Crime Library: Criminal Minds and Methods

A Million Dollar Murder

Candy Strikes Gold

Mossler proved to be a tough sell. Candy had him penciled in as a $350 opera donor. He sprung for just $25. But, he apparently was sold on Candy.

Mossler, then 52, was not an unattractive man, with a shock of wavy hair, heavy arched eyebrows and well-proportioned facial features. But Candy, 28, was in another league. Some years later, Paul Holmes described her in the Chicago Tribune: She was piquant, vivacious, friendly, and with a flashing smile that lighted up her mobile features. Her hair was blonde, more white than yellow... Her clothing was expensive but worn both casually and tastefully. She was not a petite woman but she was on the smallish side and slender as a girl. She was a woman who could be equally at home in a drawing room, a cocktail lounge or a board room.

On May 24, 1949, six months after they met, Mossler and Candy were married. They set up house in a 28-room mansion in the exclusive River Oaks section of Houston, where Mosslers business had its headquarters. The newlyweds needed the space, with six children between them, along with a small squadron of live-in cooks, maids, gardeners and chauffeurs.

Jacques Mossler lavished jewels and designer clothing on his new wife. The couple kept a fleet of the latest models of luxury automobiles - Jaguars, Cadillacs, Thunderbirds. They maintained a busy social schedule, both in Houston and Miami, where they bought an apartment on Key Biscayne.

The Houston Chronicle reported that Candy "became known as a charming hostess, entertaining visiting opera stars and other celebrities, and taking active part in civic, cultural and charitable causes." The couple donated to the Texas Childrens Hospital, Houston Grand Opera, Houston Boys Club and the citys United Fund.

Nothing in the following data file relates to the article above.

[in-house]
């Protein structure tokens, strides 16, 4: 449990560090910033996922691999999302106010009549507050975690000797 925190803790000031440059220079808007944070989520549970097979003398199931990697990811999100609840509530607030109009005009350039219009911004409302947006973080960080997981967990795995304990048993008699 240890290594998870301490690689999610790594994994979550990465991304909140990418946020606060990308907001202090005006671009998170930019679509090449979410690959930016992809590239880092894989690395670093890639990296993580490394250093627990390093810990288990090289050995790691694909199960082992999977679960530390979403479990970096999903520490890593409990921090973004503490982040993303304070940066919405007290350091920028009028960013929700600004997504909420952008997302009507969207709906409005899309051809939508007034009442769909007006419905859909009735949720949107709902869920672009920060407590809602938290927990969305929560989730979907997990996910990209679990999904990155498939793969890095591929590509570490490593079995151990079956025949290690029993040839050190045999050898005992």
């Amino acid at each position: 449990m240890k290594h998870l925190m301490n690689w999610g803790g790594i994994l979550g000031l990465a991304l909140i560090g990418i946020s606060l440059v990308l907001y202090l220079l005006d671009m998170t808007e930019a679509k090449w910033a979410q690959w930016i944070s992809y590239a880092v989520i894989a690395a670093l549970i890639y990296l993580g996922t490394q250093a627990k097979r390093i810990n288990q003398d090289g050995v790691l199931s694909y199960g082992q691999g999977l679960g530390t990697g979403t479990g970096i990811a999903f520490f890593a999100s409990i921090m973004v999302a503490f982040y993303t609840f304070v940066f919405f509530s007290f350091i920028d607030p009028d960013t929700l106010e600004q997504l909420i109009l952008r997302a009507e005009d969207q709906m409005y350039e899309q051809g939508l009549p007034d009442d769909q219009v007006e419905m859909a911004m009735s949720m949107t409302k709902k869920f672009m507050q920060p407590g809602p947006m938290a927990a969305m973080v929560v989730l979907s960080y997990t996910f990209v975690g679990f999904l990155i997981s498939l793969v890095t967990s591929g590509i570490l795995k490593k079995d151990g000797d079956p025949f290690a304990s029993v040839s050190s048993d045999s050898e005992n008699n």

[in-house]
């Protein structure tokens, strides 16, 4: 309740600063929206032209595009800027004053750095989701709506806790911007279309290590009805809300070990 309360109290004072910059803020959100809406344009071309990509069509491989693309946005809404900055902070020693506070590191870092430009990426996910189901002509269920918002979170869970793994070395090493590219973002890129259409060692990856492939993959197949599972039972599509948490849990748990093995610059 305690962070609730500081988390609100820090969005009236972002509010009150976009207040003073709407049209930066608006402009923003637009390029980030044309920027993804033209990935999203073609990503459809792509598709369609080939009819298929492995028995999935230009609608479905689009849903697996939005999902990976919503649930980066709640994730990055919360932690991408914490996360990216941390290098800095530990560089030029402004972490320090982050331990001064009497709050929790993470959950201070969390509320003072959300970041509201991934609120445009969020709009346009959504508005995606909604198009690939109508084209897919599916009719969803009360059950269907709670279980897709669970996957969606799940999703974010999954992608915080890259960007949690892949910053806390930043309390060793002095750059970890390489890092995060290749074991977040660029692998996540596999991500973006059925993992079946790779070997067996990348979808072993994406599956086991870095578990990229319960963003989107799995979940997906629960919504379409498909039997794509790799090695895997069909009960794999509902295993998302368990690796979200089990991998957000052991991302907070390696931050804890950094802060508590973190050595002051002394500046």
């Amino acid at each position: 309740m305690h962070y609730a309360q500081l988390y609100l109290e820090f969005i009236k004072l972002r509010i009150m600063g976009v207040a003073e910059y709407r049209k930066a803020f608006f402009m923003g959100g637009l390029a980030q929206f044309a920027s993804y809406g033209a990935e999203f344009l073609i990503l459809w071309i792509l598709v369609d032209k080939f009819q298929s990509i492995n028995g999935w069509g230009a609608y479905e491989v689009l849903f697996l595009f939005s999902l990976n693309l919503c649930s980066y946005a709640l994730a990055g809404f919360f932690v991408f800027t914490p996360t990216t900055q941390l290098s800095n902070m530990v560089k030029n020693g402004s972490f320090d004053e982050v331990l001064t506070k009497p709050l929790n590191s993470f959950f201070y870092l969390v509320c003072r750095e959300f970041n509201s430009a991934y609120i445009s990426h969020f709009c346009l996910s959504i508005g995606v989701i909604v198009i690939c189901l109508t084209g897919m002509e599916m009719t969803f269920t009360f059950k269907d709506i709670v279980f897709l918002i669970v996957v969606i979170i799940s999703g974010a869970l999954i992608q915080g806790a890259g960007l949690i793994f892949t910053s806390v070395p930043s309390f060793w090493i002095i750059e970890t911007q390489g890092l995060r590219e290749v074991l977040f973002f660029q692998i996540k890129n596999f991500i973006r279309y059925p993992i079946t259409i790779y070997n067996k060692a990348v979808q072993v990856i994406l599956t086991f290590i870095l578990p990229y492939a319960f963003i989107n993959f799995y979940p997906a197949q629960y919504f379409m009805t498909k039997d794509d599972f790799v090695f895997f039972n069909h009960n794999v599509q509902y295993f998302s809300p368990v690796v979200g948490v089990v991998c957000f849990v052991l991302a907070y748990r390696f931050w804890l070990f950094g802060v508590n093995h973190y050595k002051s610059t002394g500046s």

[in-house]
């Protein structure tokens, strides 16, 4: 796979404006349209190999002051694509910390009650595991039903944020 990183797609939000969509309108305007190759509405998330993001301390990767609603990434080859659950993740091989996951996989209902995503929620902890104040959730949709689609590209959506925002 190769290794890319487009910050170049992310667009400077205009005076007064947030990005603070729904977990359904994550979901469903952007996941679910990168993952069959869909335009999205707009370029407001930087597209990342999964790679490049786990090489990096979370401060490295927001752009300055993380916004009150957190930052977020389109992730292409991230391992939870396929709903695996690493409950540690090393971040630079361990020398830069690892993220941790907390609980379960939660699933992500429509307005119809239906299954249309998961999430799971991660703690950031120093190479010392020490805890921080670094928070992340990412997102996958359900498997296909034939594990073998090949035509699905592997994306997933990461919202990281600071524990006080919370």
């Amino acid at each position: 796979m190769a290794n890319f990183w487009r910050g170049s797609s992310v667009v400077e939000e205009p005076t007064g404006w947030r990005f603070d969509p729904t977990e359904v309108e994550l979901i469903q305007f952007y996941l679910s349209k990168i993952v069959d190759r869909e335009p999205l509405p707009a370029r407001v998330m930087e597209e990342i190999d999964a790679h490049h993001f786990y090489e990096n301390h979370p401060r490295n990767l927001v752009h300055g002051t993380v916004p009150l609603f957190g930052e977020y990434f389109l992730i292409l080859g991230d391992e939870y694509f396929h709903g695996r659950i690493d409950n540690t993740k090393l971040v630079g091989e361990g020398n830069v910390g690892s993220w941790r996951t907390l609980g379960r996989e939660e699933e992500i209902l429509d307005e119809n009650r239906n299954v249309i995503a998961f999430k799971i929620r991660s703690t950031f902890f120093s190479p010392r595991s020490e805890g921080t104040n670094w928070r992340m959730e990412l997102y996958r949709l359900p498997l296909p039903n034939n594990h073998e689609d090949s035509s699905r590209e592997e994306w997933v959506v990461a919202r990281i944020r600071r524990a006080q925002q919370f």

Mossler gave his wife a monthly allowance of $5,700 to manage the house, and he would add bonuses of $5,000 for her birthday, their wedding anniversary and other special occasions.

Mossler, a pragmatic businessman, had had a vasectomy after the birth of his fourth daughter. He apparently enjoyed an occasional fling, but was paranoid about being blackmailed over an unwanted pregnancy by a gold digger. The vasectomy became a contentious issue with the couple because Candy wanted more children.

During a business trip to Chicago in 1957, Mossler read a newspaper story about a horrible murder. A mother of five young children was shot and killed by her war veteran husband during a bout of psychosis. The man, who was institutionalized, also killed the youngest of the children.

Mossler children
Mossler children
 

Mossler pulled strings in Illinois government and adopted the four surviving kids, a girl of 6 and three boys, 5, 3 and 2. They joined the crowd at the Houston mansion.

Dominic Dunne's Power, Priviledge and Justice

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